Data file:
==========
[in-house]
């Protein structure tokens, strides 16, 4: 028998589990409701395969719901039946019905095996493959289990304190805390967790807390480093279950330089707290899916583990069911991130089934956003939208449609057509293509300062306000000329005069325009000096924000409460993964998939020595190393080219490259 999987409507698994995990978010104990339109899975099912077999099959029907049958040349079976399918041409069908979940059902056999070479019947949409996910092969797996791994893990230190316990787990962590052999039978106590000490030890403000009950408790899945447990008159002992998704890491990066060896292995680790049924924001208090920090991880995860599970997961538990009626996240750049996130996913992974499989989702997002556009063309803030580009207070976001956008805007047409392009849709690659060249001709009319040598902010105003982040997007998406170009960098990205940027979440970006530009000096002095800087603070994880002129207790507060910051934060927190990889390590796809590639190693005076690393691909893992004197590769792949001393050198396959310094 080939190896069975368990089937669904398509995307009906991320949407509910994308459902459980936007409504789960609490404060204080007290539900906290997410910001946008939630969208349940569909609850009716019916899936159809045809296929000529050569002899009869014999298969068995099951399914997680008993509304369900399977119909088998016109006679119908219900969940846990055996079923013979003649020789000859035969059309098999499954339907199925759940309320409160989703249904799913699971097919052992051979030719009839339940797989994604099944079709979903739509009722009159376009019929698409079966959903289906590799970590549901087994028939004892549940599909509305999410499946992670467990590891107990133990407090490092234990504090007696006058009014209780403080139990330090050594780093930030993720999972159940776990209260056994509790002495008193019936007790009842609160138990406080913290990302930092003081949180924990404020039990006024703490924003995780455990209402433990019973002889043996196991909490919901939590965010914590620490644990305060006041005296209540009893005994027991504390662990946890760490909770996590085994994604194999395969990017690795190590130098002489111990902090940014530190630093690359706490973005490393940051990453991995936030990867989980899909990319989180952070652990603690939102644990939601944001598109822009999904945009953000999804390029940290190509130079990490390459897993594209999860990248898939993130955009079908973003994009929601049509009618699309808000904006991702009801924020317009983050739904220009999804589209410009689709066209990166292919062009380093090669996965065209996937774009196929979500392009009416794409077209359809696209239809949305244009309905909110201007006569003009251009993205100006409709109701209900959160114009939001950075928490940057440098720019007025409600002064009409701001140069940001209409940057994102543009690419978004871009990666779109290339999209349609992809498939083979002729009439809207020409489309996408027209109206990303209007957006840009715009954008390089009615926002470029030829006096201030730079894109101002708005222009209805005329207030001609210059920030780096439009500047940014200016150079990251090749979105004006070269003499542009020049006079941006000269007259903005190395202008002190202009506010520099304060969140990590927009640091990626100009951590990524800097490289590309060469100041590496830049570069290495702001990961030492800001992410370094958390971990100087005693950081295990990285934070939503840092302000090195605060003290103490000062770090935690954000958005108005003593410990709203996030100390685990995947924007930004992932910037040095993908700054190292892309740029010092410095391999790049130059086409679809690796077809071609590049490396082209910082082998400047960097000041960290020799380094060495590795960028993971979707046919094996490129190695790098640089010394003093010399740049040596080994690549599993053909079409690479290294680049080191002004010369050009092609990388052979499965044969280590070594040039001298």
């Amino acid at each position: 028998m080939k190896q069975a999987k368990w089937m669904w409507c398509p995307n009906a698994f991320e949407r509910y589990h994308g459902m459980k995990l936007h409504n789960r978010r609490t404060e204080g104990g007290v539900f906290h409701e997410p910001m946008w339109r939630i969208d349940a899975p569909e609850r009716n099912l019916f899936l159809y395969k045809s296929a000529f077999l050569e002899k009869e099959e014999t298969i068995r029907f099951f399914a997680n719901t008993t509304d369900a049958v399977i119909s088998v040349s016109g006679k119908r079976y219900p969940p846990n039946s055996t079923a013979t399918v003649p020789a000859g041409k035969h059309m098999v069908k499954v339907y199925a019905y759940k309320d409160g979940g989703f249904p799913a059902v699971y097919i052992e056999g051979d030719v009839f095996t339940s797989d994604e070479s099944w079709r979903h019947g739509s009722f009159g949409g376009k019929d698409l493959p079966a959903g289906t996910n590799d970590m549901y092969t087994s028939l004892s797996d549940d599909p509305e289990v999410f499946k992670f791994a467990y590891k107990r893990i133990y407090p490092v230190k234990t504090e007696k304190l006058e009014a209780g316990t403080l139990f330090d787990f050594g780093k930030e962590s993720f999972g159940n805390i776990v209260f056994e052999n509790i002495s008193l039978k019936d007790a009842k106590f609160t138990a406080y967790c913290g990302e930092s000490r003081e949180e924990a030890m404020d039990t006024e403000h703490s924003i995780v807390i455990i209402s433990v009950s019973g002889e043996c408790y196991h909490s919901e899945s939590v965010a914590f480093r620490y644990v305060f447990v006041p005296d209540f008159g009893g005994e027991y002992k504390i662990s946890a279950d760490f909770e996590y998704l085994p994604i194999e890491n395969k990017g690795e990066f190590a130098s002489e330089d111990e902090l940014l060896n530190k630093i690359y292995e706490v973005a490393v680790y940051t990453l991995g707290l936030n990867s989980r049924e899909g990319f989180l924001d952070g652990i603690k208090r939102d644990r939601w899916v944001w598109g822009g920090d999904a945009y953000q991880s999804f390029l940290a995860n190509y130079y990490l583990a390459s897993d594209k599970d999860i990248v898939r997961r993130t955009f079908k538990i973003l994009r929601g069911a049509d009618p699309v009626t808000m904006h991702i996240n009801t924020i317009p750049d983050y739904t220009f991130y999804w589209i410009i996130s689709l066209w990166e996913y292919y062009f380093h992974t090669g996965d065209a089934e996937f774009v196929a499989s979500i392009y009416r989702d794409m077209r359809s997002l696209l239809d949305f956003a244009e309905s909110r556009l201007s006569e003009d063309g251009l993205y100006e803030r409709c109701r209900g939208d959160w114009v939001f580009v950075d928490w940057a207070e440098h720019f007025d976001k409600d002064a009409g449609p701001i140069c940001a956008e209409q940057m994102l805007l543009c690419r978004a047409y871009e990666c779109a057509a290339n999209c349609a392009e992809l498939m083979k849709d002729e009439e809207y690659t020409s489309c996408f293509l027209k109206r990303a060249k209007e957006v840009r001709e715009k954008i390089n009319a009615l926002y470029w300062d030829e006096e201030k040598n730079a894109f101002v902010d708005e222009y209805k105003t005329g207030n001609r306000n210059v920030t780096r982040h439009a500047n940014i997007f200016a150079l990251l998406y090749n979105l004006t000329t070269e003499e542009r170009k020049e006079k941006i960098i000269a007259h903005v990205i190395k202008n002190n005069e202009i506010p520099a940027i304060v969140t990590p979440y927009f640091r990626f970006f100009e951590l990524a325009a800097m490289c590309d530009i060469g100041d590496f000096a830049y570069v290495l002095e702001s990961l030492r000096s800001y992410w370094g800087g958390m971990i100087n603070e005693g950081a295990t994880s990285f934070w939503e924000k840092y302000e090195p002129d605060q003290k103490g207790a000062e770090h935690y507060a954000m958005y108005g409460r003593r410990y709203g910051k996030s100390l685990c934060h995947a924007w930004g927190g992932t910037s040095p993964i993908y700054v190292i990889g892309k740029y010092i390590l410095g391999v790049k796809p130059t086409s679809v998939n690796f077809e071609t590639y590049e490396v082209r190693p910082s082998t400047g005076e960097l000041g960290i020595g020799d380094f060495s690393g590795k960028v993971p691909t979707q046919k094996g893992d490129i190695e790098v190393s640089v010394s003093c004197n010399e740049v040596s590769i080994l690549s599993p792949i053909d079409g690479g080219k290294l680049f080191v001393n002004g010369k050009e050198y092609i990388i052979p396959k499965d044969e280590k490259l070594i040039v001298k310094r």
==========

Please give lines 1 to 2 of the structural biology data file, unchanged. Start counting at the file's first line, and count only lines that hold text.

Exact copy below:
[in-house]
């Protein structure tokens, strides 16, 4: 028998589990409701395969719901039946019905095996493959289990304190805390967790807390480093279950330089707290899916583990069911991130089934956003939208449609057509293509300062306000000329005069325009000096924000409460993964998939020595190393080219490259 999987409507698994995990978010104990339109899975099912077999099959029907049958040349079976399918041409069908979940059902056999070479019947949409996910092969797996791994893990230190316990787990962590052999039978106590000490030890403000009950408790899945447990008159002992998704890491990066060896292995680790049924924001208090920090991880995860599970997961538990009626996240750049996130996913992974499989989702997002556009063309803030580009207070976001956008805007047409392009849709690659060249001709009319040598902010105003982040997007998406170009960098990205940027979440970006530009000096002095800087603070994880002129207790507060910051934060927190990889390590796809590639190693005076690393691909893992004197590769792949001393050198396959310094 080939190896069975368990089937669904398509995307009906991320949407509910994308459902459980936007409504789960609490404060204080007290539900906290997410910001946008939630969208349940569909609850009716019916899936159809045809296929000529050569002899009869014999298969068995099951399914997680008993509304369900399977119909088998016109006679119908219900969940846990055996079923013979003649020789000859035969059309098999499954339907199925759940309320409160989703249904799913699971097919052992051979030719009839339940797989994604099944079709979903739509009722009159376009019929698409079966959903289906590799970590549901087994028939004892549940599909509305999410499946992670467990590891107990133990407090490092234990504090007696006058009014209780403080139990330090050594780093930030993720999972159940776990209260056994509790002495008193019936007790009842609160138990406080913290990302930092003081949180924990404020039990006024703490924003995780455990209402433990019973002889043996196991909490919901939590965010914590620490644990305060006041005296209540009893005994027991504390662990946890760490909770996590085994994604194999395969990017690795190590130098002489111990902090940014530190630093690359706490973005490393940051990453991995936030990867989980899909990319989180952070652990603690939102644990939601944001598109822009999904945009953000999804390029940290190509130079990490390459897993594209999860990248898939993130955009079908973003994009929601049509009618699309808000904006991702009801924020317009983050739904220009999804589209410009689709066209990166292919062009380093090669996965065209996937774009196929979500392009009416794409077209359809696209239809949305244009309905909110201007006569003009251009993205100006409709109701209900959160114009939001950075928490940057440098720019007025409600002064009409701001140069940001209409940057994102543009690419978004871009990666779109290339999209349609992809498939083979002729009439809207020409489309996408027209109206990303209007957006840009715009954008390089009615926002470029030829006096201030730079894109101002708005222009209805005329207030001609210059920030780096439009500047940014200016150079990251090749979105004006070269003499542009020049006079941006000269007259903005190395202008002190202009506010520099304060969140990590927009640091990626100009951590990524800097490289590309060469100041590496830049570069290495702001990961030492800001992410370094958390971990100087005693950081295990990285934070939503840092302000090195605060003290103490000062770090935690954000958005108005003593410990709203996030100390685990995947924007930004992932910037040095993908700054190292892309740029010092410095391999790049130059086409679809690796077809071609590049490396082209910082082998400047960097000041960290020799380094060495590795960028993971979707046919094996490129190695790098640089010394003093010399740049040596080994690549599993053909079409690479290294680049080191002004010369050009092609990388052979499965044969280590070594040039001298």